Business Green 28th Aug 2013 read more »
Chris Goodall: In this note I want to advance the idea that the UK is gravely mistaken in trying to substitute electricity for gas for the purpose of home heating. Heat demand is much more seasonal than electricity need. Switching to heat provided by electricity will disproportionately increase peak demand for electricity, obliging the UK to waste large sums on capacity payments for electricity generating plant that will work for a few hours or days a year. The comfortable wisdom that providing heat using electricity is good for the UK is utterly wrong. In fact, we should stick with gas as the principal source of domestic heat. The infrastructure is there already and gas storage is simple and cheap. Crucially, we need to ensure that this gas is made from electricity at times when the grid is in surplus. This technology is called ‘power to gas’ and is a topic of central interest in other European countries. The UK has yet to wake up to the potential of this idea and the Committee could have a crucial role in bringing it to the attention of UK policymakers.
Carbon Commentary 27th Aug 2013 read more »
In a proposal submitted to The Asahi Shimbun, researchers at an international group of nuclear experts outlined steps they say Japan must take to break away from its “failed” nuclear fuel recycling policy. Masafumi Takubo and Frank von Hippel of the International Panel on Fissile Materials noted that Japan currently has 44 tons of already separated plutonium, enough to make more than 5,000 Nagasaki-type atomic bombs, while it has no clear path toward disposal. In the proposal titled, “Ending plutonium separation: An alternative approach to managing Japan’s spent nuclear fuel,” they said Japan’s reprocessing policy has “insignificant” resource conservation and radioactive waste management benefits.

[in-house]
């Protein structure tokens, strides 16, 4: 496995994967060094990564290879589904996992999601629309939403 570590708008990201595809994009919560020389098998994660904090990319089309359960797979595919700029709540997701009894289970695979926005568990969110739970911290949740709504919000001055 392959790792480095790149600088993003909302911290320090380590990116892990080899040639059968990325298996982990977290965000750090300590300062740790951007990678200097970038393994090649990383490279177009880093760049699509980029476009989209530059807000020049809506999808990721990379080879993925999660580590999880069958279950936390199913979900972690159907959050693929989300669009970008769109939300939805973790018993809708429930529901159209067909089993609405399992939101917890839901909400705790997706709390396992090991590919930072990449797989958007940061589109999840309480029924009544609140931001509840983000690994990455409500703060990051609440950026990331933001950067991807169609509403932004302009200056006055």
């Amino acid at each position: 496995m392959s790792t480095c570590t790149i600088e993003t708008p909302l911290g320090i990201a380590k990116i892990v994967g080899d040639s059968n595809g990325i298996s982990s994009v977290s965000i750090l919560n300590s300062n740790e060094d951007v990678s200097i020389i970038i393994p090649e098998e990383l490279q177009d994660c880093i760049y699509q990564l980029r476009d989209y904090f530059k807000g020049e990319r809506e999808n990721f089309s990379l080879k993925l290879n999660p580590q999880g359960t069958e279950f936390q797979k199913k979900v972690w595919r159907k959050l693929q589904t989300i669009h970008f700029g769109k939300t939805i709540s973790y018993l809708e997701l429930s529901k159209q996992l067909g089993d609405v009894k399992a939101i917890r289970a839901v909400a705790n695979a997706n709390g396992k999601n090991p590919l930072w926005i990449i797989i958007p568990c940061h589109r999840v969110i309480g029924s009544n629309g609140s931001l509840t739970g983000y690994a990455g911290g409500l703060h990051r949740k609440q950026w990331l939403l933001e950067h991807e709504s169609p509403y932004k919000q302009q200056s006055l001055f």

Asahi Shimbun 28th Aug 2013 read more »
JAPAN’S nuclear regulator has upgraded the rating of a leak of radiation-¬contaminated water at its tsunami-hit nuclear plant to a “serious incident” on an international scale. The Nuclear Regulation Authority originally gave a level one rating – an “anomaly” – to the August 19 leak of 300 tons of water from a tank at the Fukushima ¬Dai-ichi nuclear plant. Last week it proposed ¬raising that to level three – a “serious incident” – and has now made that change after consulting the International Atomic Energy Agency.
Herald 29th Aug 2013 read more »
London Evening Standard 28th Aug 2013 read more »
The dangers presented by fires at French nuclear power stations must be “taken very seriously” after a report showed there were around 100 fire incidents at nuclear sites in 2011, Jean-Christophe Niel, managing director of national nuclear safety regulator ASN, said in an interview published Wednesday. Earlier this month, ASN published a report which said that around 40% of the 100 fire incidents reported in 2011 at French nuclear sites — which includes power plants as well as fuel reprocessing and research sites — were caused by electrical faults. “Out of the hundred fire incidents in 2011, around 10 were considered significant in terms of nuclear safety,” Jean-Christophe Niel told Le Parisien newspaper in an interview. Looming over the nuclear sector is the prospect of downsizing the power plant fleet, as President Francois Hollande has pledged to reduce the share of nuclear power from 75% of generation to 50% by 2025. However, legislation which puts into practice the multi-year legal process for shutting nuclear power plants is yet to be presented to parliament, and the only closure announced by the government is the shutdown at the end of 2016 of the two oldest operational reactors at the Fessenheim site. The government is expected to announce this autumn initial proposals for its long-term energy policy, which should include further details on its plan to gradually shut down nuclear plants.